Saturday, December 30, 2006

SWAP #4 - Print Skirt

Finally back to sewing after the Christmas celebrations and busyness. Simplicity 9825, View D, went together easily right from the pattern. Size 16, no adjustments required. This was made in a bottom-weight cotton twill.

I had a bit of trouble straightening the grain in the fabric, and I have to wonder if it got twisted when being washed. I had sewed the ends together and put a length of at least 3m into the wash. Perhaps that is too big a piece for an agitator-type washer. I don't remember having a problem previously with the piece I cut for my jacket lining. It was a shorter length to start with, so perhaps it did not twist. Or, maybe I was not paying attention.

Anyway, after some pulling and mild cussing, the grain was in a passable state and luckily, the skirt hangs well in spite of itself.

This pattern has a wide, faced yoke at the top, and I discovered that this must be very carefully cut in order to save grief at the end. If it were necessary to make post-pattern fitting adjustments at the waist or hip, it could be quite a painful process to get facings to match the yoke exactly. The construction is similar to the plum pants waistline actually. If the side seams are taken in or let out, it would be difficult to get the exact-same seam allowances and angles on the facing. Something to fuss over, and try to get perfect on the pattern.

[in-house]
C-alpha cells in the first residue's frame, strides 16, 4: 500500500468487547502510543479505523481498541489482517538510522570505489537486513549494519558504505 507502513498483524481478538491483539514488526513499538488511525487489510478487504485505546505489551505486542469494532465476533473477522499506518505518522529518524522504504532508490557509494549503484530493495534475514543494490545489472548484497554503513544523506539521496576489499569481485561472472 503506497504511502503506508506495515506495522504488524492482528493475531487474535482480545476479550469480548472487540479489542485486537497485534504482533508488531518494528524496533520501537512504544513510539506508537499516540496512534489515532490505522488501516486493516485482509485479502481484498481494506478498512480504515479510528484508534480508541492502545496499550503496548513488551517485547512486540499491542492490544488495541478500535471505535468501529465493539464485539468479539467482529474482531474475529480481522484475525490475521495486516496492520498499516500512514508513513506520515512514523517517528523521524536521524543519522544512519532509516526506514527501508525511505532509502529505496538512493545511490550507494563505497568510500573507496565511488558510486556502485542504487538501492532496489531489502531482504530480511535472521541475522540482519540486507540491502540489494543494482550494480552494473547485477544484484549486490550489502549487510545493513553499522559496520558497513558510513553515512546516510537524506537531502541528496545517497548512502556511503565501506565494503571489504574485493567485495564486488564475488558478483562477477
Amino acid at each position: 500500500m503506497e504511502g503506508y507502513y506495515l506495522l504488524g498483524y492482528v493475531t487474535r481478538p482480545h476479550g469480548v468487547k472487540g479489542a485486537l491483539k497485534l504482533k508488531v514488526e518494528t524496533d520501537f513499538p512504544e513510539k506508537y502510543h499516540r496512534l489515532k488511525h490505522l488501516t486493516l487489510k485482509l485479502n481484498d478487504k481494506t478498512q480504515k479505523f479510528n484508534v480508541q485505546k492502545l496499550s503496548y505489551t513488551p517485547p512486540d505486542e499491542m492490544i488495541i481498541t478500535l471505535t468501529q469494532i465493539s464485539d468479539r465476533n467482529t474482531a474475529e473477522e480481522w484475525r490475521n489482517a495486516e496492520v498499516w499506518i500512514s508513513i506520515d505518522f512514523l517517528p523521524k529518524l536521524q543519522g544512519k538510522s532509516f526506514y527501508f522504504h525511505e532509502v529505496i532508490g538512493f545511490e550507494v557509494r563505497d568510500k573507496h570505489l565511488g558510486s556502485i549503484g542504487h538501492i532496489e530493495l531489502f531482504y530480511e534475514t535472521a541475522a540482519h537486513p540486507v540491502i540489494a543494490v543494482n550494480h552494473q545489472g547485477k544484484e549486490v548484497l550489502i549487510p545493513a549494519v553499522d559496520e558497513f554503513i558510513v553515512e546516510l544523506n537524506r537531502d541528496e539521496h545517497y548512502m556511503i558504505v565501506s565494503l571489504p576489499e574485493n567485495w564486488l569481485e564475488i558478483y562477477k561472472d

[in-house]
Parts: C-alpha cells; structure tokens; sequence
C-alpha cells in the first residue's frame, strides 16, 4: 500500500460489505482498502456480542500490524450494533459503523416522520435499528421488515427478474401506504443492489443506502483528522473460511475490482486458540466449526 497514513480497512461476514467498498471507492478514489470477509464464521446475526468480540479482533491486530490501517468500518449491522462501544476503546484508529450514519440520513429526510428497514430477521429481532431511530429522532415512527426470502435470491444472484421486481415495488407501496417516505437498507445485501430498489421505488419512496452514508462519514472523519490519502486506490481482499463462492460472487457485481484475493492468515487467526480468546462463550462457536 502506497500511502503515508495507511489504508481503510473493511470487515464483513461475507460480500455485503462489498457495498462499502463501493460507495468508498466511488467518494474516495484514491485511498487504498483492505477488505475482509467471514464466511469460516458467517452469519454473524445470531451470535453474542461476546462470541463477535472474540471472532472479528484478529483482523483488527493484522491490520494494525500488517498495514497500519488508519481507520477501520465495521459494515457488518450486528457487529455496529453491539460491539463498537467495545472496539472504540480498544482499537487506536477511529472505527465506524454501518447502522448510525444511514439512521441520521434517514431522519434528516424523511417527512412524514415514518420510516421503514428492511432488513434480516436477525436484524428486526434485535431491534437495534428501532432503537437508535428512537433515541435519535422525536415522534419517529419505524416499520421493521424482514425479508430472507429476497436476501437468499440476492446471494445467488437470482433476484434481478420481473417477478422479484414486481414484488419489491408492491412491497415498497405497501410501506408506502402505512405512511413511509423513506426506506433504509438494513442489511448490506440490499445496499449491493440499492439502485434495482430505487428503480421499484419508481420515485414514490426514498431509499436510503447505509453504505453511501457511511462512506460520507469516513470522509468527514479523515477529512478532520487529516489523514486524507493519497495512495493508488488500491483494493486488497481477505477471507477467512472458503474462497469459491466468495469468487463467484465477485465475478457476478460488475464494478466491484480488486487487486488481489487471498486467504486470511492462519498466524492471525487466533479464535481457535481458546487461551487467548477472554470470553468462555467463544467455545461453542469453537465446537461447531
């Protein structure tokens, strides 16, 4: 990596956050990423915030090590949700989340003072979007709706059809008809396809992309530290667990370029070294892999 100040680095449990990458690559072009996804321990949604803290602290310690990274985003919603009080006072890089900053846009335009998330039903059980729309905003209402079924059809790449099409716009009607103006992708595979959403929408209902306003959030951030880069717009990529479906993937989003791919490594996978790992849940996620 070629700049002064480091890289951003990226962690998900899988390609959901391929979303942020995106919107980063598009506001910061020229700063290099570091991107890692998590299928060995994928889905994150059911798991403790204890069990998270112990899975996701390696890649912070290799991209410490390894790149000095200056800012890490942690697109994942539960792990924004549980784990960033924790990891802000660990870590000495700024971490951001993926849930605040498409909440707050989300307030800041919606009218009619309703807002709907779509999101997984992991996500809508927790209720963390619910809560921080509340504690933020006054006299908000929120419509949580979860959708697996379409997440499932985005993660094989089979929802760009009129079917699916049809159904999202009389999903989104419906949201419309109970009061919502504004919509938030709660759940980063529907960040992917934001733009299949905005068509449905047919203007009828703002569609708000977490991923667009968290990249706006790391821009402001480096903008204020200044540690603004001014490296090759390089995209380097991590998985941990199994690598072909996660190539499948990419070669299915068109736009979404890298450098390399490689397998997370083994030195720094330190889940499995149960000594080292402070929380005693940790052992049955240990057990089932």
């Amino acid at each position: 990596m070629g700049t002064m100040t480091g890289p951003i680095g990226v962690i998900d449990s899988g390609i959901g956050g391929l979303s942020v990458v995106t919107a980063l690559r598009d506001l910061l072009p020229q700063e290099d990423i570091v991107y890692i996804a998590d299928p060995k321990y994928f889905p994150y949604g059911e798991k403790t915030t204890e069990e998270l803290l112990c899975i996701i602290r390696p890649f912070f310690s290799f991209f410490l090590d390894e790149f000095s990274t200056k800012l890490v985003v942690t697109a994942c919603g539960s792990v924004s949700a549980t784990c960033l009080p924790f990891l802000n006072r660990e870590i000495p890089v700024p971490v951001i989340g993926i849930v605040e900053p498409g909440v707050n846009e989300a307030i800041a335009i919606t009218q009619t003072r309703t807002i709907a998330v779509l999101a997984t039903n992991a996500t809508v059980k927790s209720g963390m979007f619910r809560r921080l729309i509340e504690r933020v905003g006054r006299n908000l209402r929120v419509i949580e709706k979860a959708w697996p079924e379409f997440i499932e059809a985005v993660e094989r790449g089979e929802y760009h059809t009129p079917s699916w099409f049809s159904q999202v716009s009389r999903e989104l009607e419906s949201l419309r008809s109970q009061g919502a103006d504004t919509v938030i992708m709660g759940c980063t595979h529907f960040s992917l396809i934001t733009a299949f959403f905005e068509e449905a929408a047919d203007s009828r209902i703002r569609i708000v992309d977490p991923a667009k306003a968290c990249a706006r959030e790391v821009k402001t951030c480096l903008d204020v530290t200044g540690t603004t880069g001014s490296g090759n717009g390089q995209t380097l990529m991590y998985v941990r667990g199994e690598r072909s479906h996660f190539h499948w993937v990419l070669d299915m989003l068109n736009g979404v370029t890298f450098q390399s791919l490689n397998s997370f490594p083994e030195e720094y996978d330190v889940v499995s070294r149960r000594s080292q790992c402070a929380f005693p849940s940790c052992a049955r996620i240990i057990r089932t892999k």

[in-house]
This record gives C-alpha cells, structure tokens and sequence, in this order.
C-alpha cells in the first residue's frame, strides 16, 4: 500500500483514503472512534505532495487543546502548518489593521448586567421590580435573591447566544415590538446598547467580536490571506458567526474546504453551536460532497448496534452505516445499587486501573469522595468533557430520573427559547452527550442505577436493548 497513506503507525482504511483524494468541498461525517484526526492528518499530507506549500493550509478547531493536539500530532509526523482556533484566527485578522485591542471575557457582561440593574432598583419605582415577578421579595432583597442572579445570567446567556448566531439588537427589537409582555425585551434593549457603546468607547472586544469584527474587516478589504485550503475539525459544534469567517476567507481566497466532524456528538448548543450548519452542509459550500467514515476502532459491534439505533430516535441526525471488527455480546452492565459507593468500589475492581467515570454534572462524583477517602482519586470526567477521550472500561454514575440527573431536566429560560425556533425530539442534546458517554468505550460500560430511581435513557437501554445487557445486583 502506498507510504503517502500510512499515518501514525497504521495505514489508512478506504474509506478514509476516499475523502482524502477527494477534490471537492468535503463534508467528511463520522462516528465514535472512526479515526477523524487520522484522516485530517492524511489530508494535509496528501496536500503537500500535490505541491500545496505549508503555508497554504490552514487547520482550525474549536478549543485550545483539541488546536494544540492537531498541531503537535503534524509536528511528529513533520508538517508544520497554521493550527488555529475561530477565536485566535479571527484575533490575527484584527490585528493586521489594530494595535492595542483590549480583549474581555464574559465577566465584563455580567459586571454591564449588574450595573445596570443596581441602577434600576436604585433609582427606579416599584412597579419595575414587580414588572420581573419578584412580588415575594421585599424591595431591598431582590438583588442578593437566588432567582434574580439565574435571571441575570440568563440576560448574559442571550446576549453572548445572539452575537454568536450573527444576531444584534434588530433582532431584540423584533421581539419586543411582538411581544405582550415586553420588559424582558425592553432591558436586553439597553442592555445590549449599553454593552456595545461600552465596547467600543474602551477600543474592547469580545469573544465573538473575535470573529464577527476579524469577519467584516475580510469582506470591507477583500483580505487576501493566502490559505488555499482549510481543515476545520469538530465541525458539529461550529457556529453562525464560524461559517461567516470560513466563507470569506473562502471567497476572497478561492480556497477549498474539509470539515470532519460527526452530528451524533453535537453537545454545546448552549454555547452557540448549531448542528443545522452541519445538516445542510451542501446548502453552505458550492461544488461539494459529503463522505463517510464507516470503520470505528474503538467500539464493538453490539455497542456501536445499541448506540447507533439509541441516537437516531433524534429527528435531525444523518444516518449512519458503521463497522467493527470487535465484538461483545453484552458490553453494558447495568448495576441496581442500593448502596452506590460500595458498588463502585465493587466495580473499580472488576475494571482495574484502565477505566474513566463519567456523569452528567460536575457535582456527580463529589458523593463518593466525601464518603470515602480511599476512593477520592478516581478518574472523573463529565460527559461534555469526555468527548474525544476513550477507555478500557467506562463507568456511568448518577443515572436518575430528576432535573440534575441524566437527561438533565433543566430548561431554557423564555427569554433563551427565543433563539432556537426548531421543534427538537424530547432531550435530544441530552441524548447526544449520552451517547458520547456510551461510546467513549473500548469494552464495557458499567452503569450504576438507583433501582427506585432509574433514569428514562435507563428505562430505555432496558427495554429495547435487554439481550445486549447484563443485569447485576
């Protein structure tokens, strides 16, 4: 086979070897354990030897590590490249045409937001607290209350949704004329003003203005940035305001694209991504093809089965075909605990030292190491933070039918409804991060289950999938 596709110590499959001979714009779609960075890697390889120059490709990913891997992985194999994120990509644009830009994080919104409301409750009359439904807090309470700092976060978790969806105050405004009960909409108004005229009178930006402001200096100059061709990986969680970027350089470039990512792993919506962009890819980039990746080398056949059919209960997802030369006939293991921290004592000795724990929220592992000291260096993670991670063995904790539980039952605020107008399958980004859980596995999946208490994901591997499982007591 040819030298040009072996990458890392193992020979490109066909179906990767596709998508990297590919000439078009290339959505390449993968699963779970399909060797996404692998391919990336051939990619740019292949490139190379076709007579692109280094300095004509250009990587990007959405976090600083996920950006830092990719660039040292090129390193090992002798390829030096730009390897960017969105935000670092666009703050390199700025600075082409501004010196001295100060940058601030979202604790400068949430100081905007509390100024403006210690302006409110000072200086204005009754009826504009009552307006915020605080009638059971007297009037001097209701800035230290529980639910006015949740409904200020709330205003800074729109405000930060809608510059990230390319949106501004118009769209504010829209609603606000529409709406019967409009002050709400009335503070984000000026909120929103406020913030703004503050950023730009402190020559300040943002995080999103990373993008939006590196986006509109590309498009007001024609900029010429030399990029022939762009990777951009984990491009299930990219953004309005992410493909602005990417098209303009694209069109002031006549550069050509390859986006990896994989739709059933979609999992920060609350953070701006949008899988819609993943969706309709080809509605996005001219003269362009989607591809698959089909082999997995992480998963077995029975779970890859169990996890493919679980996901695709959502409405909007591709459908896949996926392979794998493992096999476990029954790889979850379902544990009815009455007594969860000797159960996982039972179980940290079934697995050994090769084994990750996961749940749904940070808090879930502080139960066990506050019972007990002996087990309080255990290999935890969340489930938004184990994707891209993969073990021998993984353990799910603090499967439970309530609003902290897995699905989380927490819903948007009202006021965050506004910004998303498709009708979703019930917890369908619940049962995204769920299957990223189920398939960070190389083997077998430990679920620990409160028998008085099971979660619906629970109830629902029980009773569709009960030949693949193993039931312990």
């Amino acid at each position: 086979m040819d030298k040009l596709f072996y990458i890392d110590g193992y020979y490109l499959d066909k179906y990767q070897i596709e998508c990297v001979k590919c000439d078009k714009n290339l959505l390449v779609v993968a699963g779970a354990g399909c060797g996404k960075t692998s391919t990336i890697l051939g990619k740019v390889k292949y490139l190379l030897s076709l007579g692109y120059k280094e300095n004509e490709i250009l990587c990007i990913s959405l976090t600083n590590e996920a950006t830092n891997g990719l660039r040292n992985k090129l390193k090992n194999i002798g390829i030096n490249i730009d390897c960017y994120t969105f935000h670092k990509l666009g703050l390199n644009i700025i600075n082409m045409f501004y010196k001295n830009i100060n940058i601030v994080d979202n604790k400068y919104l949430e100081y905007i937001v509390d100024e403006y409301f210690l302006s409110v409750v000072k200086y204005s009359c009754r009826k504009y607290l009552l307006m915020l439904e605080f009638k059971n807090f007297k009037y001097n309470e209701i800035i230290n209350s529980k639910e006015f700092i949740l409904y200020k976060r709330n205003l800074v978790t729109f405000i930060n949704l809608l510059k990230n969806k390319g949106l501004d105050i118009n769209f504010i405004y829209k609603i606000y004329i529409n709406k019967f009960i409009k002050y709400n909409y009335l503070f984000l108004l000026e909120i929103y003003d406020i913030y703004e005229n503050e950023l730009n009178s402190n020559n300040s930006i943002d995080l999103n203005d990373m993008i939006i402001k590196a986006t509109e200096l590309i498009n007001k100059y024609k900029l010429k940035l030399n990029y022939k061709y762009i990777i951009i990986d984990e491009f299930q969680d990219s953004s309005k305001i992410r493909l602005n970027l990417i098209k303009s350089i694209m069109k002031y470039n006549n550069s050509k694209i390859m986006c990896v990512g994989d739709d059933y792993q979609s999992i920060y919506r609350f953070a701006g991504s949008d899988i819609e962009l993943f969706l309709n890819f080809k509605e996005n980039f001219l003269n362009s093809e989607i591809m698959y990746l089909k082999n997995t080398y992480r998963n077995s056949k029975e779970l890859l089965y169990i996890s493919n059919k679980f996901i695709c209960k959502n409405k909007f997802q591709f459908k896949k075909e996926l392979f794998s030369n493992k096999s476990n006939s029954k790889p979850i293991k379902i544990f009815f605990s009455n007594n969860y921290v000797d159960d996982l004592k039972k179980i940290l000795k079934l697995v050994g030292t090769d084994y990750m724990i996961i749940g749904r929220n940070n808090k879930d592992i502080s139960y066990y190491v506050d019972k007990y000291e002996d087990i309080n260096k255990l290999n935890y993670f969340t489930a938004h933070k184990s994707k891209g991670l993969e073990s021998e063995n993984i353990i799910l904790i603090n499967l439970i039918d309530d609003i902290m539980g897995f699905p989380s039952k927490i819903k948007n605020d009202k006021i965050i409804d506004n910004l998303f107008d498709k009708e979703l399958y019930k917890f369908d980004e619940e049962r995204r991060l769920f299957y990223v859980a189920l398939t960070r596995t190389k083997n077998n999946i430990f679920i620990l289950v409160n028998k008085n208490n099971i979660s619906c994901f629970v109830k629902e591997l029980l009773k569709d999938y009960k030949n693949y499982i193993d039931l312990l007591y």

The skirt is eased onto the yoke, and there is a noticeable amount of ease involved. I think it is critical that the seam line be in the right place, as a even a bit narrower on the skirt side greatly increases the amount of ease to be dealt with. It could be difficult to get a smooth yoke seam in an unforgiving fabric

Twill Tape Question: The pattern suggested sewing twill tape onto the seamline when sewing the facing to the yoke. I did not do this, and it seemed to me that the twill tape would then be doubled at the edge where the facing turns back. This is edgestitched; the top of the yoke is stay-stitched; the yoke is interfaced with substantial material, so I felt the twill would be overkill. I do like the idea of something there, though, that prevents stretching at the waist. I will have to research the topic and see if the twill is supposed to be ON the seamline, or IN the seam allowance so it all turns to the back.

Research results: Julie suggests using seam binding, or a lightweight lining selvedge instead of twill on a waistline seam to reduce bulk. Now why could I not have thought of that?!

I may let the skirt hang a bit before hemming, not because it may stretch, but because I have a bit of Christmas still around my waist, and once it is gone, the skirt will drop a bit.

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